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A Year After Massive Fires, Is Russia Burning Again?

Greenpeace disputes the Russian government’s forest fire statistics in the region around Moscow. The controversy is especially charged following last summer’s blazes that decimated agriculture and killed hundreds when huge plumes of smoke blew into the capital.

Article illustrative image Partner logo A smoky view of central Moscow last August (Ulishna)

MOSCOW - All the fires raging around the Moscow region have been extinguished, and all new blazes that spring up are put out as soon as they are discovered. That, at least, is the view of the Russian government’s Emergencies Situations Ministry and the Federal Fire Service.

But environmentalists insist many fires are still flaring up that the authorities are hiding, including blazes that continue to rage in the Vladimir and Ryazan regions adjacent to Moscow. And very soon, the activists say, a smoky smog will envelop the capital as it did last summer.

Last August, hundreds of deaths were blamed on respiratory failure linked to the smoke from the worst Russian wild fires in memory, also responsible for the widespread destruction of crops that cost some $15 billion in damages.

As August approaches, attention to the severity of wild fires – which tend to occur each summer – is higher than ever. The Emergency Situations Ministry told deputy prime minister Viktor Zubkov that in a recent 24-hour period, there had been 12 forest and peat fires, but they had all been quickly extinguished.

But Greenpeace Russia says the situation is not quite so rosy. The head of its fire information service Gregory Kuksin said in the area surrounding Moscow, there were at least ten large fires, mostly in the Shatura region. Some of the fires have been raging for weeks.

Kuksin said on the whole, local authorities are reacting swiftly, but real information is for some reason being hushed up. He added that many of the forest fires are burning along the boundary of the Moscow region.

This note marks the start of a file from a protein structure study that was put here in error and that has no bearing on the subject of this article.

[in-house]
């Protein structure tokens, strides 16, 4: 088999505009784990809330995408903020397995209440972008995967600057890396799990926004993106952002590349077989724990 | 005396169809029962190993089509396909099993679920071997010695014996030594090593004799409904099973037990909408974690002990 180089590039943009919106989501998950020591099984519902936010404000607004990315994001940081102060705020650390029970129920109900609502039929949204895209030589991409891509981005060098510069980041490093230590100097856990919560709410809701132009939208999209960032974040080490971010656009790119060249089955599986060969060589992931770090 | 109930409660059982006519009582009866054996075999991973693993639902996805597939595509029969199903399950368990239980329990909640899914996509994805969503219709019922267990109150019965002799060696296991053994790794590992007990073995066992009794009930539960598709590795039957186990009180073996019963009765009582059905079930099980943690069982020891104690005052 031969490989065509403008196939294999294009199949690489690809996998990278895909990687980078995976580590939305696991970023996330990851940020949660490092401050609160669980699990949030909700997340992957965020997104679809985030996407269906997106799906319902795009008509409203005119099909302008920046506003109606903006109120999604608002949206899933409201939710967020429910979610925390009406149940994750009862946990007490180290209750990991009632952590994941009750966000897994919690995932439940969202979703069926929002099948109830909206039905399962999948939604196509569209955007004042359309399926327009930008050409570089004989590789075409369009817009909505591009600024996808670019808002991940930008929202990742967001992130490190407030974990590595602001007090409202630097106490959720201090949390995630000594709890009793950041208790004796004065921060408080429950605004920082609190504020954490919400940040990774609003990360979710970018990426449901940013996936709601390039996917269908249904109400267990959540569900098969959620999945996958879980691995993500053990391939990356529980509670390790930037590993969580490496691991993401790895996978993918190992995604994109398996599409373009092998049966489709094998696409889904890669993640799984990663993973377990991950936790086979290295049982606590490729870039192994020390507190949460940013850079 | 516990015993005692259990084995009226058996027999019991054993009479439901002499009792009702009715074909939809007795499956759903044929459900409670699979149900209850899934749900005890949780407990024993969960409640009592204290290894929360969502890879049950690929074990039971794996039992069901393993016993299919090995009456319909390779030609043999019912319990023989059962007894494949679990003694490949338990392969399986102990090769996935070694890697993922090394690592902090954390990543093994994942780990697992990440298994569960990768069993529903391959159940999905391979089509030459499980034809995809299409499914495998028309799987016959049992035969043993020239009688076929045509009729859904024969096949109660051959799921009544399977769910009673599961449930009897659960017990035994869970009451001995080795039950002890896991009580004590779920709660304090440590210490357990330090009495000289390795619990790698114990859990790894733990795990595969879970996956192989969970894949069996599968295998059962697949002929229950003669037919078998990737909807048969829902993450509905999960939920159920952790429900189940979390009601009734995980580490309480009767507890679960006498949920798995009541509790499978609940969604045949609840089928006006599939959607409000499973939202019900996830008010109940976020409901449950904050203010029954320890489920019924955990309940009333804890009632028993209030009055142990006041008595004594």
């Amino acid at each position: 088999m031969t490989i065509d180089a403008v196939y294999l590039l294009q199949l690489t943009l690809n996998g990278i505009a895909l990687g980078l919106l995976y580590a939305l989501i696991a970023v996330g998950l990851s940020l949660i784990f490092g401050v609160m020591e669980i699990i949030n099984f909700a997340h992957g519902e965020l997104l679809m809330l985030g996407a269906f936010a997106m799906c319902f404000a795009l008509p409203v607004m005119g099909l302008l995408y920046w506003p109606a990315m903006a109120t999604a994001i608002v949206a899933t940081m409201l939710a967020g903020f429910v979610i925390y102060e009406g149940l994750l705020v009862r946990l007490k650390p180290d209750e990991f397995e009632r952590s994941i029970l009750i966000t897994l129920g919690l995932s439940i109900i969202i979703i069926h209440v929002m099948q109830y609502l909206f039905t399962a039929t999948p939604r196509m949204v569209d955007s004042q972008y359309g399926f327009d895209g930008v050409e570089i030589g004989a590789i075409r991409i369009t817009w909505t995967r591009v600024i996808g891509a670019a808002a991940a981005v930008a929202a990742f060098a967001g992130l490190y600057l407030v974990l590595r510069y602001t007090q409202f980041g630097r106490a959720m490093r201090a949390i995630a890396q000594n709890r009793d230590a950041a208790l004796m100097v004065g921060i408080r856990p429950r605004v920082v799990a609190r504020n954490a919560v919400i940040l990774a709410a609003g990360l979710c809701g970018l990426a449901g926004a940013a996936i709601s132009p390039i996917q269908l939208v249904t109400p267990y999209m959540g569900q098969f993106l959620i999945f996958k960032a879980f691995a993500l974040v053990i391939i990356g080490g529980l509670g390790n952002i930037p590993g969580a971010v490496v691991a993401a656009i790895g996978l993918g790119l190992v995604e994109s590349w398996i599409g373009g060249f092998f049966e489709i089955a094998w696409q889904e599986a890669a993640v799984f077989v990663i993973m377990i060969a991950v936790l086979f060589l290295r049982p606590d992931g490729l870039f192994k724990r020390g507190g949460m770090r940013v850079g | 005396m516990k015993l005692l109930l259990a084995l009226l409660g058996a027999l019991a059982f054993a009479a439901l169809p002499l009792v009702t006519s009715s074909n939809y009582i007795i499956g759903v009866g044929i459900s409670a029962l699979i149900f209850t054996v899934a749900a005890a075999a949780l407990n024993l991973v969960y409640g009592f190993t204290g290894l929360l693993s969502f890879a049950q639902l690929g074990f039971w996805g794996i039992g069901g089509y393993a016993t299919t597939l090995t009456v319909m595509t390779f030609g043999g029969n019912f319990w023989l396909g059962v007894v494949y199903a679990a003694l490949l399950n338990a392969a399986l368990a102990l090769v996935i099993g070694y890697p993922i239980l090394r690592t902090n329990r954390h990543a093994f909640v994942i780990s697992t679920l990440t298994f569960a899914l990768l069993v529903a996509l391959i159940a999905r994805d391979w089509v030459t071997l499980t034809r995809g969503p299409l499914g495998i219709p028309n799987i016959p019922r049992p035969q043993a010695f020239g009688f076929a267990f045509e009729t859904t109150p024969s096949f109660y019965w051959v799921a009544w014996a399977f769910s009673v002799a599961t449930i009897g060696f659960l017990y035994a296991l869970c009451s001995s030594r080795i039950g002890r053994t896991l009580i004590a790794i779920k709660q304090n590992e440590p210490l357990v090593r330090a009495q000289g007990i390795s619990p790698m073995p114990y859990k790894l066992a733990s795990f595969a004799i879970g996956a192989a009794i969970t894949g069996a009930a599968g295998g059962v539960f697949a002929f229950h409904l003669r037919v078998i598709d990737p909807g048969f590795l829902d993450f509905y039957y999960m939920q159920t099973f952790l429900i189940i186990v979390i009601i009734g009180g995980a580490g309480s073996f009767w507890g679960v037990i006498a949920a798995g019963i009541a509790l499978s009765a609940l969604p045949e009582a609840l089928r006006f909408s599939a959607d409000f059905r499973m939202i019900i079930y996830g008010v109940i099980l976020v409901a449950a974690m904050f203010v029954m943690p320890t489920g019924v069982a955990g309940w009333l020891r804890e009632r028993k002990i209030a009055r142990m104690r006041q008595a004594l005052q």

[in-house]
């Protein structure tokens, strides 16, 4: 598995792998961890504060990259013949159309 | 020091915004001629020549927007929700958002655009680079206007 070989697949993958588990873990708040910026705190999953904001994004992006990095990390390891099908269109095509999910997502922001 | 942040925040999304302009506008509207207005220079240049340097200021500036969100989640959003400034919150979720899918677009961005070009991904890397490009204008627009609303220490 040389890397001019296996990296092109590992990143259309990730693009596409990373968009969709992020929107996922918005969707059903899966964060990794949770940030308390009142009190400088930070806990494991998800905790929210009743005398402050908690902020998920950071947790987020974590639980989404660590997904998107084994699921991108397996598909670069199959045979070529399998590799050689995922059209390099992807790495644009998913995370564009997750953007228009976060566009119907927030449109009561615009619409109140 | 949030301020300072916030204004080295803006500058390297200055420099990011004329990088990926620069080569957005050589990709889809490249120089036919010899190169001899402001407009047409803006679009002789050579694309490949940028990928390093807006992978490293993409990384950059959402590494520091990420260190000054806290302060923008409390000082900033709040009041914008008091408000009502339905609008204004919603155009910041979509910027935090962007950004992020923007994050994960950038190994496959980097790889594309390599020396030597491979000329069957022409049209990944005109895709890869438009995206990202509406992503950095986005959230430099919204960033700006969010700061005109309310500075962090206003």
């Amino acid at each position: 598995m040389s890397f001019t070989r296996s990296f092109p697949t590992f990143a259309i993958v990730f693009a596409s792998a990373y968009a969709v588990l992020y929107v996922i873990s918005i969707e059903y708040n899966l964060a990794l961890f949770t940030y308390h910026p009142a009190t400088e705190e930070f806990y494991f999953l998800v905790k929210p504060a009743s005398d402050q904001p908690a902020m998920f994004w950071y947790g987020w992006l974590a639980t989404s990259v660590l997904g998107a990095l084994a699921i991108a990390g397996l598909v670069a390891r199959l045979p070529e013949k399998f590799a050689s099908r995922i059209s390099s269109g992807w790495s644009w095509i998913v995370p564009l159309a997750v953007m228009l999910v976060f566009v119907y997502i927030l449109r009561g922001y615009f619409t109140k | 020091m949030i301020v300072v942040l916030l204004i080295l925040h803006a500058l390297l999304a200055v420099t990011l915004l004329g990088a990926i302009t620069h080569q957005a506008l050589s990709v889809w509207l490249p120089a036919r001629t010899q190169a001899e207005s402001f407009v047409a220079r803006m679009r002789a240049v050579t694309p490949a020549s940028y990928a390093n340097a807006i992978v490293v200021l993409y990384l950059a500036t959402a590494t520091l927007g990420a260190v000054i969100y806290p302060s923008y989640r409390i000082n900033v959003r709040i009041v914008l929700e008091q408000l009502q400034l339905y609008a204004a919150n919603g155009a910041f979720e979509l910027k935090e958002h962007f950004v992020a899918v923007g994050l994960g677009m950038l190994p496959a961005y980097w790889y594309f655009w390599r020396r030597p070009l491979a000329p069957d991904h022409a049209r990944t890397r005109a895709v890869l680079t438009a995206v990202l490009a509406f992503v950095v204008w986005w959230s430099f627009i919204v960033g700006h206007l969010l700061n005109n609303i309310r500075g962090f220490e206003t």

A Greenpeace Russia team arrived Tuesday morning to put out a peat bog fire in a town in the Vladimir region. The wind was blowing the smoke towards Moscow.

Active fires on the rise

On Monday, residents in the southeast of the capital reported that they could smell smoke, but Russia’s meteorological service insisted this was not due to burning peat.

Across the rest of Russia, however, the situation is worrying. The Emergency Situations Ministry says the number of active fires has increased by 20 percent over the last 24 hours, from 167 to 206, affecting an area of 11 thousand hectares.

The worst affected areas are the regions of Yakutia, Komi, Khabarovsk and Archengelsk. Zubkov has demanded firefighting equipment be more quickly deployed to the outlying regions, pointing out that $100 million had been set aside for this after last year’s disaster. 

But the deputy prime minister also added that it was still necessary to find and punish those responsible for violating the norms in effect to prevent the tinderbox conditions of dry land and brush that tends to ignite the fires. Reports into administrative violations have been compiled and investigators are looking into more than 400 cases.

Read the original article in Russian

photo - Ulishna


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About this article source Website:

Kommersant ("The Businessman") was founded in 1989 as the first business newspaper in the Russia. Originally a weekly, Kommersant is now a daily newspaper with strong political and business coverage. It has been owned since 2006 by Alisher Usmanov, the director of a subsidiary of Gazprom.

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